What buys you a load of data in Finland, France & Denmark, buys you nothing in Belgium & Switzerland

How much mobile services do you get for 20 EUR?

For 25? 30? 35? 40 EUR?

We have compared the service prices of all mobile operator brands in eleven countries: Germany, the UK, France, the Netherlands, Belgium, Sweden, Austria, Switzerland, Denmark, Finland and Norway.

And Europe is divided.

Europe divided 2

On the very affordable side you have Finland, France, Denmark and (most of) Sweden. On the very expensive side you have Belgium, Switzerland, Germany and Norway.

In no man’s land you find the UK, the Netherlands and Austria.

What do you get for 20 EUR?

20 EUR

(click to enlarge any graph)

In the eleven countries, there are only five operators – two French and three Danish – who via their main brand’s web offer a plan with unlimited voice and messaging for 20 EUR or below.

free logoFor that amount, Free‘s customers get 50 GB of 4G data (*but just 3 GB of 3G data), which is a whole lot more than the 2-4 GB the other four operators offer.

The main finding is however that in the other nine markets, 20 EUR doesn’t buy any plan with unlimited voice and messaging.

What do you get for 25 EUR?

25 EUR

dna newSpending 5 EUR more is bringing more choice to the European customers. DNA from Finland is now the value leader providing unlimited data. For this price, DNA is however throttling the maximum downlink throughput to 50 Mbit/s.

bombWe have chosen to mark all plans throttled at 50 Mbit/s or below with a small bomb. As you can see from this graph (and the following ones), this practice is common in Austria, Norway, the Netherlands and Germany.

It is in our view misleading to promote plans as “4G” when they in some cases – Telenor + NetCom Norway and T-Mobile Austria – are throttled to just 10 Mbit/s. This is significantly lower than what 3G can offer. With 21 Mbit/s, O2 Germany and A1 aren’t much better. Operators do this to put a lower price tag on a certain plans – and/or to push customers to select a plan with higher data allowance (and higher throughput) than what they actually want.

Skull_&_Crossbones_BWThere’s also a small skull symbol representing plans for which the customer (even though SIM-only) needs to commit to either a 12 or even a 24 months contract. In all other cases, customers have non-binding contracts (or in case of Denmark, contracts with 6 months binding).

Noticeably, throttling and lock-in counter-intuitively tend to happen in the lower value end.

About half of the operators still don’t have a single plan with unlimited voice and messaging for 25 EUR.

What do you get for 30 EUR?

30 EUR

elisaFor 30 EUR, there are now two unlimited plans available: An unthrottled plan from DNA and a throttled from the local competitor Elisa. (Since Free only has one plan, it is the same in all our charts).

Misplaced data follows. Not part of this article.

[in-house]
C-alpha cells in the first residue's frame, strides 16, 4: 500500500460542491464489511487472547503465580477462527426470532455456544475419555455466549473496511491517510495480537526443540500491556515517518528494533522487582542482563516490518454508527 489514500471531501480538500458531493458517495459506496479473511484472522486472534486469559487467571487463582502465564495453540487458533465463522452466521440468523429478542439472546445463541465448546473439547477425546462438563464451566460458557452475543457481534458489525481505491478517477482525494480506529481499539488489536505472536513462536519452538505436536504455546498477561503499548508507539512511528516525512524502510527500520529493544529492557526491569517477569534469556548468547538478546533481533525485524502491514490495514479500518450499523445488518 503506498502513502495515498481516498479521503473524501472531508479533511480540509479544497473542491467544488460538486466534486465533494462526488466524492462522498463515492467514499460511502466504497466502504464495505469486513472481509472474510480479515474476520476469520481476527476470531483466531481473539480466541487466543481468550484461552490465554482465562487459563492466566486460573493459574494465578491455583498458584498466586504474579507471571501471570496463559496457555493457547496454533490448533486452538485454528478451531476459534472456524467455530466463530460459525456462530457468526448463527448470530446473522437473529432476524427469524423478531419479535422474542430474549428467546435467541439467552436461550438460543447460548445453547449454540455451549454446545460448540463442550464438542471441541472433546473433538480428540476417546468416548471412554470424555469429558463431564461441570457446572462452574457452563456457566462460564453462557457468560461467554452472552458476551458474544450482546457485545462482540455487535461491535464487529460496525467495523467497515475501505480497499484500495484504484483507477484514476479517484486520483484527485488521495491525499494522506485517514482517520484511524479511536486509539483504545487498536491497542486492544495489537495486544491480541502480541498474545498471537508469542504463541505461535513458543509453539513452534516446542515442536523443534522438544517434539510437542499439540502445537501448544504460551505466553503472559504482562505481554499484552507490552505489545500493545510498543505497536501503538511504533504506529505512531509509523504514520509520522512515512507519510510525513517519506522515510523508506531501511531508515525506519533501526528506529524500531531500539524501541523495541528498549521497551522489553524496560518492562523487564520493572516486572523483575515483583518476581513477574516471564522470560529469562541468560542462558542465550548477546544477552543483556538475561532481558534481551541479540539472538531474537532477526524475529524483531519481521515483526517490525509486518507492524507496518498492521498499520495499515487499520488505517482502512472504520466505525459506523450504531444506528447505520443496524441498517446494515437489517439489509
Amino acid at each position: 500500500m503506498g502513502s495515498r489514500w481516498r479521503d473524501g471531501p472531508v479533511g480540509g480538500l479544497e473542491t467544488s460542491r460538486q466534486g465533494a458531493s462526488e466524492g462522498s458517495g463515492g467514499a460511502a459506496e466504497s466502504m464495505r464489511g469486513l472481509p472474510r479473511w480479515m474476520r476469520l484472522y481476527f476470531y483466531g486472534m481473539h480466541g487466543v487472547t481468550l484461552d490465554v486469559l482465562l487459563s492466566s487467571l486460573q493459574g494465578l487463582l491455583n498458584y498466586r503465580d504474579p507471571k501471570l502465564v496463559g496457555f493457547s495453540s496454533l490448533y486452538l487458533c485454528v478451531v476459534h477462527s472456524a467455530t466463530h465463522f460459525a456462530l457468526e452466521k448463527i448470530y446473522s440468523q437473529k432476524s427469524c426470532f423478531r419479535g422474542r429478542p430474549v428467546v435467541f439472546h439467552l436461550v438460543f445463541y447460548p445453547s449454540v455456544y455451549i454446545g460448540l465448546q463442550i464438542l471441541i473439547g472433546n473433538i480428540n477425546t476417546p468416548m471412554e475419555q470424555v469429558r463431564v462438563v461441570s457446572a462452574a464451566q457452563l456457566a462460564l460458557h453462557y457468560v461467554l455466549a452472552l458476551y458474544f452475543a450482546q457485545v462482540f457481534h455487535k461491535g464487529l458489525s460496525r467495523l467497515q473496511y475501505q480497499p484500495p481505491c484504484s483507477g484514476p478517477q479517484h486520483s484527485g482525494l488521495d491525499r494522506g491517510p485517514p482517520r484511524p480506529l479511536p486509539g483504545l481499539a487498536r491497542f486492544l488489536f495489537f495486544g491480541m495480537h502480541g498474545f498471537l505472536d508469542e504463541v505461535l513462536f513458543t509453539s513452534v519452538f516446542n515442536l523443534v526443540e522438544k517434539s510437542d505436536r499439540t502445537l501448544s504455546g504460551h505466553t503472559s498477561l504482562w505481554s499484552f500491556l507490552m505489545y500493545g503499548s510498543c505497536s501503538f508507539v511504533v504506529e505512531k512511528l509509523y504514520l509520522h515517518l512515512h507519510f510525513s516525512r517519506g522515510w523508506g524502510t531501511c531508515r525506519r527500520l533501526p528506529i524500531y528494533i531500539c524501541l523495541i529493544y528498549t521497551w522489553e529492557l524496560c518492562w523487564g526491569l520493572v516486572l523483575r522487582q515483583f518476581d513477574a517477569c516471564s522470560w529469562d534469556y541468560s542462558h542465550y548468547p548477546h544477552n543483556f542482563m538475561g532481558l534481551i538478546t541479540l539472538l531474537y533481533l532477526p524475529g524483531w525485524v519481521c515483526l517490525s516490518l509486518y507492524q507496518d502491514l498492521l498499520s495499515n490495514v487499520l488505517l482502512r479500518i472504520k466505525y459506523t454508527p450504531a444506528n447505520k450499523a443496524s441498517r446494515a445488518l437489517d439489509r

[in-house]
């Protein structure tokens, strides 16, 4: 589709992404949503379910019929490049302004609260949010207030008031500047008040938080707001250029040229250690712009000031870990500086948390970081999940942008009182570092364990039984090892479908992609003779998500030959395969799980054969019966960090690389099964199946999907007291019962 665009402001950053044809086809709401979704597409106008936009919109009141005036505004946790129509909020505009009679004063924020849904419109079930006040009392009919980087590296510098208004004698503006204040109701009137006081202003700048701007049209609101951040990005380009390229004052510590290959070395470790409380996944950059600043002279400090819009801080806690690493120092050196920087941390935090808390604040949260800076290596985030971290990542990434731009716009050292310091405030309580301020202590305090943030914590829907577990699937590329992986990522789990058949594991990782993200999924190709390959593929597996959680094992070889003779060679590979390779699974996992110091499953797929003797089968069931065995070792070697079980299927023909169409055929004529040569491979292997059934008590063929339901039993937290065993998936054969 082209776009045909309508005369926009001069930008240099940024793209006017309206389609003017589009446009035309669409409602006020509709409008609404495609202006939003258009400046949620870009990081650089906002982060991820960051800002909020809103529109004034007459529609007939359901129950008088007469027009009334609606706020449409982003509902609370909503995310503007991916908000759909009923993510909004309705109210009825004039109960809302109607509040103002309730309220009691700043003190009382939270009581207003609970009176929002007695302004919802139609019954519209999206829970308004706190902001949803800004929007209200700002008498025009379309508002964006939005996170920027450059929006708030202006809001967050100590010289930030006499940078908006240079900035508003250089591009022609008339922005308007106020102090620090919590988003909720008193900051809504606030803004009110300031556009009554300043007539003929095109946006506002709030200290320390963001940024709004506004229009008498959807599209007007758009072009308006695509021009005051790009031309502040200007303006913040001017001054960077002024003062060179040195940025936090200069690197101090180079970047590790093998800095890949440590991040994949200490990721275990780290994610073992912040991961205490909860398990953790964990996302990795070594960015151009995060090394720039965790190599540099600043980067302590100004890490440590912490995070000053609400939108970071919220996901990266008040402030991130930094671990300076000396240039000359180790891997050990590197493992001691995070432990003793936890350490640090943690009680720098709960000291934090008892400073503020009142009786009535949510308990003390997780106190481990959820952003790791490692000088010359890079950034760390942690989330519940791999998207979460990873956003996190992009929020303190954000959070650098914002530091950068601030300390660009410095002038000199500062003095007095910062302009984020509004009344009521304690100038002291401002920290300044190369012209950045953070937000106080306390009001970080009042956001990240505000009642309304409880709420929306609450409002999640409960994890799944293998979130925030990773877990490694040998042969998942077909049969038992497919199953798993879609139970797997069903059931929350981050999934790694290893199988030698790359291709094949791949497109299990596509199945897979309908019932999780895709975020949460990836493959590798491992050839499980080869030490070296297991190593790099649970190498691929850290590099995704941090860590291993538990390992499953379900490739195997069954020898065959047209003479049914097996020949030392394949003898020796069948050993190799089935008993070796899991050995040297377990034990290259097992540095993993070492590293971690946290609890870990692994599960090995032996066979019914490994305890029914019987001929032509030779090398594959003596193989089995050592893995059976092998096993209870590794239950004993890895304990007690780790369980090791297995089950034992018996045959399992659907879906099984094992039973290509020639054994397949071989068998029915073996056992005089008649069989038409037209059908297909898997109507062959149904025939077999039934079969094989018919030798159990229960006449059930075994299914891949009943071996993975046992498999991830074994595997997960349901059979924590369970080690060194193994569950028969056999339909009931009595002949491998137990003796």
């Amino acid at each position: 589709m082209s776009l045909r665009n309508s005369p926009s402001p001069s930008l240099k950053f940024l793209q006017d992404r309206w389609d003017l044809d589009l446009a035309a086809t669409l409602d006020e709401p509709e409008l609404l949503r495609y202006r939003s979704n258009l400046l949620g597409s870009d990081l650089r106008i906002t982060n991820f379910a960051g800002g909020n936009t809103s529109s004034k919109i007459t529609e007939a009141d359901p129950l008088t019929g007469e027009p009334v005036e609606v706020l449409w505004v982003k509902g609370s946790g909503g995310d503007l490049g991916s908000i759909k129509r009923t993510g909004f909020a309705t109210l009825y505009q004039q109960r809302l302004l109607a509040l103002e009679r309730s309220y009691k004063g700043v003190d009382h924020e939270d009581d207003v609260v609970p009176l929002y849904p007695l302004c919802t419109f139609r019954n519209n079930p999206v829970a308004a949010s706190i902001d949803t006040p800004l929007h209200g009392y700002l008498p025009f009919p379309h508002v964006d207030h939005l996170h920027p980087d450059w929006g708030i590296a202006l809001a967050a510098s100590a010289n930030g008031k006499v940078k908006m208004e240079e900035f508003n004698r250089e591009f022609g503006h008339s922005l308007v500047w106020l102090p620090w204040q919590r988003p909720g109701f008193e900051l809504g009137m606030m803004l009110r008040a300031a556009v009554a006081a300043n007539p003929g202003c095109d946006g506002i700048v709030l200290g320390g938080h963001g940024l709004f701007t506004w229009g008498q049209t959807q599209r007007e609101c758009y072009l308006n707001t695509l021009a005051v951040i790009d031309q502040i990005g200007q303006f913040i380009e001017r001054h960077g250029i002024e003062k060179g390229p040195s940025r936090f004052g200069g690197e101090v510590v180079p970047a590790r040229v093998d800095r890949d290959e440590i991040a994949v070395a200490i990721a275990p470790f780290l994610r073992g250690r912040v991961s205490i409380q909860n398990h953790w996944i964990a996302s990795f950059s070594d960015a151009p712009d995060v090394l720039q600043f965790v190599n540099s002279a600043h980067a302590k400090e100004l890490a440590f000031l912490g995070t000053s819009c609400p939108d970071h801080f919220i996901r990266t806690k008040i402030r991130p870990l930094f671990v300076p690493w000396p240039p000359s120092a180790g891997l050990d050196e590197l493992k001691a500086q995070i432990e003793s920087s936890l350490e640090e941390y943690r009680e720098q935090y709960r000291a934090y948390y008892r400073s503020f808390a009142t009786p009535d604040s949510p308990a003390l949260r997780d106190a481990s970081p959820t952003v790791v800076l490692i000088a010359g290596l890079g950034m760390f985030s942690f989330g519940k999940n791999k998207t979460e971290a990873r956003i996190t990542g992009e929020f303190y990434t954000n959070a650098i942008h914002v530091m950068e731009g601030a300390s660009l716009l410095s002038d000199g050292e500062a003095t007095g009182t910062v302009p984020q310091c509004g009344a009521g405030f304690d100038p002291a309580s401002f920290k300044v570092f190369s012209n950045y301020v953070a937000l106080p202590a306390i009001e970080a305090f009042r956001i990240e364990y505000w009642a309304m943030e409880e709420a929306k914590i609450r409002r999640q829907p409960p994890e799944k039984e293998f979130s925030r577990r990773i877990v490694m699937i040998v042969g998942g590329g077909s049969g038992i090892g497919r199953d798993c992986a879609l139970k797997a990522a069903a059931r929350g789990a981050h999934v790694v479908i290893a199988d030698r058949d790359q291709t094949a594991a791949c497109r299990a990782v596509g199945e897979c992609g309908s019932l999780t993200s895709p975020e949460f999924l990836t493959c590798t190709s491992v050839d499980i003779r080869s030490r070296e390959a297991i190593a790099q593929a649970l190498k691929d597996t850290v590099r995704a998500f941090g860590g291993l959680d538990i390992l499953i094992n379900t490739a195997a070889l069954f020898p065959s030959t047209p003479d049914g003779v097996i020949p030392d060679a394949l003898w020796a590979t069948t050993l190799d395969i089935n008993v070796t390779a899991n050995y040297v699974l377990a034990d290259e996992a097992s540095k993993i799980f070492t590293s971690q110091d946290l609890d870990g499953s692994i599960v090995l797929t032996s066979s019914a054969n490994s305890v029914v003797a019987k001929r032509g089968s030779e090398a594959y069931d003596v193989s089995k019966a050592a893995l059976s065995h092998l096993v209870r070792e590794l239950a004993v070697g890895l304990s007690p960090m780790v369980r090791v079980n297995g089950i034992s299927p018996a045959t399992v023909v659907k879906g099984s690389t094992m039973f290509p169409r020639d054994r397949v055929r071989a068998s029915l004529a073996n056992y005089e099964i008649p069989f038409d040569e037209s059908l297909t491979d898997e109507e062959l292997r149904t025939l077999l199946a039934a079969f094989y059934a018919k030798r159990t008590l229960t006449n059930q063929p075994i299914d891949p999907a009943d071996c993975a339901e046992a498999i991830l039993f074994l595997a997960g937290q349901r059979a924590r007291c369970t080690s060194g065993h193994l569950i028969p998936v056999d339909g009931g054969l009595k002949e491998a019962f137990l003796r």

Danish operatorsAll four Danish operators follow – before Tele2 Sweden and Bouygues.

There’s quite a lot of bombs and skulls in the lower value end of the chart. German operators Vodafone and Telekom are appearing for the first time. Both operators force 24 months binding and, in addition, Vodafone throttles to 21,6 Mbit/s. Not only is the value for money low – both plans include 0,5 GB – the policy is harsh.

There are still twelve operators who do not have a single plan with unlimited voice and messaging for 30 EUR.

What do you get for 35 EUR?

35 EUR is a very high ARPU level in most markets. In Belgium and Switzerland there’s still not a single plan with unlimited voice and messaging available for that money.

35 EUR

sonera_logoElisa’s and DNA’s competitor Sonera has now entered the chart with an
allowance of 20 GB and squeezed into the Danish block together with Tele2 Sweden.

What do you get for 40 EUR?

40 EUR

Not even at 40 EUR have all operators entered the chart. Neither Proximus, Mobistar, Swisscom nor Sunrise have a single plan with unlimited voice and messaging at 40 EUR or less.

In the other end, we see that all three Finnish operators now provide unlimited data (with 100 Mbit/s or higher).

40 EUR would actually make it possible to buy two SIMs with 50 GB of 4G data each from Free. Maybe Free should have been in the graph with 100 GB?

40 EUR buys 50 GB with Telia Denmark, 30 GB with Telenor Denmark and TDC, 20 GB with 3 Denmark and Tele2 Sweden (in both cases same as for 35 EUR) and with SFR (but in their case, the customer needs to sign a binding 12 months contract).

As seen throughout the charts, the harshest policy when it comes to throttling and binding happens in the lower end of the value scale.

Comparison criteria

  • Sim-only contracts for consumers with as short binding period as offered
  • Unlimited voice and messaging included
  • Prices after any introductory time-limited discount expired – but before any after-contract price hike
    • Where applied, this typically means the price a customer pays after 12 months but before 24 months
  • No bundling discounts with fixed services taken into account
  • All prices as per 21 September 2015 and via respective operator’s web page

It’s important to point out that most of the prices shown are offered to new customers, not existing ones. In countries where price erosion is a relatively new characteristic (as in e.g. the Netherlands) this comparison therefore provides a too rosy picture of the situation.

When possible, it’s therefore recommended to look at the actual revenues of mobile operators and use that to calculate the effective price per traffic unit (e.g. Mbyte). At tefficient we will continue to issue reports based on actual operator revenue and actual usage. Our latest such report is available here.